Ashway Moss and The Trinnacle Circular Walk
This Ashway Moss circular walk takes in stunning views (not when we went!) over Dovestone Reservoir and The Trinnacle. At 14km (8.7 miles) it’s a challenging Peak District walk over moorland and with a steep, rocky scramble up Birchen Clough to get to The Trinnacle. Here’s the route for this circular walk around Ashway Moss and The Trinnacle, set on the edge of the Peak District.
Ashway Moss is a summit at 497m above sea level, high on the moors at the edge of the Peak District. There is nothing to mark the summit, however there is the remains of a cairn nearby and the summit is not far from the Ashway Cross. This is a rather grand memorial to James Platt, an Oldham MP who died in a shooting accident.
As well as Ashway Moss and The Trinnacle, this walk also takes in the stunning rock formations at Raven Stones, Dean Rocks, Great Dove Stone Rocks and Bramley’s Cot before heading round to Dish Stone Brow and heading back down the Chew Road. The views are incredible from here (on a clear day, not when we went!).
The route starts at Binn Green car park and follows the side of Yeoman Hey Reservoir before crossing the embankment and climbing up to Greenfield Reservoir. There is a much easier path though! You can see this on my How to Find The Trinnacle route post. We didn’t know this! There is a track along the edge of Greenfield Reservoir however, which leads you to the head of the reservoir where Greenfield Brook flows into it. There are stepping stones to cross just before the weir, which is rather beautiful, even on a misty day.
The path follows the route of Greenfield Brook until it meets Birchen Clough. Here there is a waterfall where Birchen Clough flows into Greenfield Brook, and a bridge. Cross the bridge and go through the gate. You’ll be able to see the Clough in front of you, and there’s a faint path up through the Clough which starts on the right hand side and crosses over to the left. It starts off steep and gradually levels out and becomes less scrambly as you get higher. Be sure to have waterproof boots on, as it can be very wet! It was really murky and icy when we went up.
As the Clough levels out, you’ll be on the left as you go up. You need to be on the right hand side of the Clough and there is a big rock and stepping stones. Climb up the hillside, following the path round to the north-west. Follow the ridge of the hill and you’ll start to see some rock formations at Raven Stones, which is where The Trinnacle is.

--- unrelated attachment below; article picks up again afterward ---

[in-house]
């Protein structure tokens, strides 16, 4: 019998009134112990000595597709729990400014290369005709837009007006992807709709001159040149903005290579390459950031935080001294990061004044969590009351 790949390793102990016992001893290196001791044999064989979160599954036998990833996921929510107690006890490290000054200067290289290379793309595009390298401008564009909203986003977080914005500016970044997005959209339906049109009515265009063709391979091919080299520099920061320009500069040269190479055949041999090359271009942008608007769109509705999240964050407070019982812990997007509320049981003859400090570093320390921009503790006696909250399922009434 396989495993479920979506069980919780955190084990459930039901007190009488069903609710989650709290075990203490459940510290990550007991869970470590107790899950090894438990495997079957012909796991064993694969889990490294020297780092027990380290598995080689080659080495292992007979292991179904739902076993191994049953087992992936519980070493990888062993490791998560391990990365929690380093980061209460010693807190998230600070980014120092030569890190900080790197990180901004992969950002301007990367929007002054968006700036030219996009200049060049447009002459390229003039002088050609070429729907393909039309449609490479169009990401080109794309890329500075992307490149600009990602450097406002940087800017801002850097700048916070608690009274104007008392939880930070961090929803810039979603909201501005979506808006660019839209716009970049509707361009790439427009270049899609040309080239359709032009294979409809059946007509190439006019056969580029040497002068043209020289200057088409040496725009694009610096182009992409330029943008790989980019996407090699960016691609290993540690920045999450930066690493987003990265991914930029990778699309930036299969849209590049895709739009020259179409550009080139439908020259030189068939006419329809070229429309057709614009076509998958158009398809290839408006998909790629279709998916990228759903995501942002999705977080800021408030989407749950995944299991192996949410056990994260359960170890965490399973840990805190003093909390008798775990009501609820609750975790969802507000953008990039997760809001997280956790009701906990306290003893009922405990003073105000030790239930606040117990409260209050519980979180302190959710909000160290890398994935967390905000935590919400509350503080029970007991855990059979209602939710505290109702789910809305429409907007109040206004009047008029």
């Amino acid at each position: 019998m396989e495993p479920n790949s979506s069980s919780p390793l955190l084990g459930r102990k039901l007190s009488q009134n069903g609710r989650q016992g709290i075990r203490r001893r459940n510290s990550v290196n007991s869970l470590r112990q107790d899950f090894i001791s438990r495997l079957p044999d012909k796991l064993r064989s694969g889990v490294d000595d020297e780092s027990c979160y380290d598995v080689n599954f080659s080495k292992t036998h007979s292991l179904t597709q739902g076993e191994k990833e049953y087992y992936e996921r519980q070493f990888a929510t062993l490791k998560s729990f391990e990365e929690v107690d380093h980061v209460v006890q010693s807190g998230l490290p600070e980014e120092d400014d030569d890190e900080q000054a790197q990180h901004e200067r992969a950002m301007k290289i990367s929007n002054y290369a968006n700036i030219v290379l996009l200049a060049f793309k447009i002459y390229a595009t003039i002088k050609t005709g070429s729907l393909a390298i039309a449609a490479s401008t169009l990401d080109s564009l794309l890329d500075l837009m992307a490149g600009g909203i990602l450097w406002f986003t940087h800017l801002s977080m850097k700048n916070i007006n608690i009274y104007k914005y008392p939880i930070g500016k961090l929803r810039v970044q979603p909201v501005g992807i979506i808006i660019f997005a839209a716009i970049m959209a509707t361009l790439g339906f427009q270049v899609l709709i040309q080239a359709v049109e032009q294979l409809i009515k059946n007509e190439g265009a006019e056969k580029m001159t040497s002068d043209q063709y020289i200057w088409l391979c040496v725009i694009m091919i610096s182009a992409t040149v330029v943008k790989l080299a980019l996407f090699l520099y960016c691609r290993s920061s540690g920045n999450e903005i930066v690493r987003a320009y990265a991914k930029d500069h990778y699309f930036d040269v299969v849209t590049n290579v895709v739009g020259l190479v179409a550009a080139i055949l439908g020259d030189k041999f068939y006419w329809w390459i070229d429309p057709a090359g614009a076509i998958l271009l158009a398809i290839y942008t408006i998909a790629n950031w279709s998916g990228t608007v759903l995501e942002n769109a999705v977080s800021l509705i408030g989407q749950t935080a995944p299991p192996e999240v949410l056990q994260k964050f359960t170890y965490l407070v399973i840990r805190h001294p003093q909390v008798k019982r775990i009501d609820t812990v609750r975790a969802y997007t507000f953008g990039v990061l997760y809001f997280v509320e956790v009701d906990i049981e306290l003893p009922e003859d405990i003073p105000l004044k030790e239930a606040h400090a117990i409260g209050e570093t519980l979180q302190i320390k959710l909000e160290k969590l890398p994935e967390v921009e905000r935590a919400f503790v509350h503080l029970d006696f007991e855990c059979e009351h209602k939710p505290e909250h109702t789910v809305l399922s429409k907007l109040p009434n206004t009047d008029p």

Some people like to climb The Trinnacle. If you decide to do this, please take care. If the weather is bad or the rocks are slippery don’t try it – Oldham Mountain Rescue have already had to come out to deal with people falling from The Trinnacle! Climb it at your own risk. It was way too slippery and icy when we went so we didn’t bother.
After we’d taken some photos of The Trinnacle (which looks like something out of Lord of The Rings) we headed up the hill to find Ashway Moss. This involves a trek over open moorland, and can be very wet underfoot. You’ll come to the remains of a large cairn which has been hollowed out in the middle, presumably to act as a wind shelter. Not far from this is the actual summit of Ashway Moss but there isn’t a marker or anything – we relied on the OS GPS to tell us when we got to the top.
From here, we headed towards the Ashway Cross. Visibility was terrible, so we couldn’t see the views from the cross, and it just loomed out of the mist at us.
Photos of the Cross duly taken, we headed along the path towards Dean Rocks and Great Dove Stone Rocks. There are apparently incredible views over Dove Stone Reservoir and Yeoman Hey Reservoir from here, but we only saw mist!
The path takes you along the ridge and you’ll eventually come to Bramley’s Cot, a small ruined building set back into the rock face. According to The Saddleworth Independent, “It is believed to have been built between 1857 and 1889 possibly by workers from Greenfield Mill (now Fletchers) for one-time owner Bramley Bottomley. Bramley and wife Sarah are buried at St Chad’s Church, Uppermill.
Alternatively, it has been suggested tragic MP James Platt, who was killed in a shooting accident at Ashway Gap in 1857, or cotton manufacturer Abel Buckley MP JP, who bought the estate and moor around 1880, had the hut built.” Whatever it’s use, it’s a really cool place!
As we followed the path round the head of the ridge, the mist started to lift in places and gave us glimpses of the views below. We only got glimpses though! We’ll have to come back in summer when the weather is better. It didn’t stop us having a really lovely walk though.
We got to the road just below Chew Reservoir and headed down the side of the old quarry to join it. This road takes you all the way back down to Dovestone Reservoir, and you can follow whichever way around you like to get back to the car park at Binn Green.
We had the choice between extending the walk to include the Alphin Pike trig point or heading back for a pub lunch – the pub lunch won! We headed to our old favourite The Huntsman Inn and had a delicious lunch (huge thanks to Cat and her team for fitting us in as they were really busy!).
Here’s the route details for this Ashway Moss and The Trinnacle circular walk.
Parking: Binn Green Car Park OL3 7NN
Facilities: There are toilets at the Dove Stone Reservoir car park but nothing on this route.
Walk Time: 3-4 hours depending on your speed and fitness
Distance: 14km (8.7 miles)
Trig Points Bagged: None
Peak District Peaks Bagged: Ashway Moss
Peak District Ethels Bagged: Ashway Moss
Ashway Moss and The Trinnacle Walk Route Map: (click the image to download the gpx file for your device)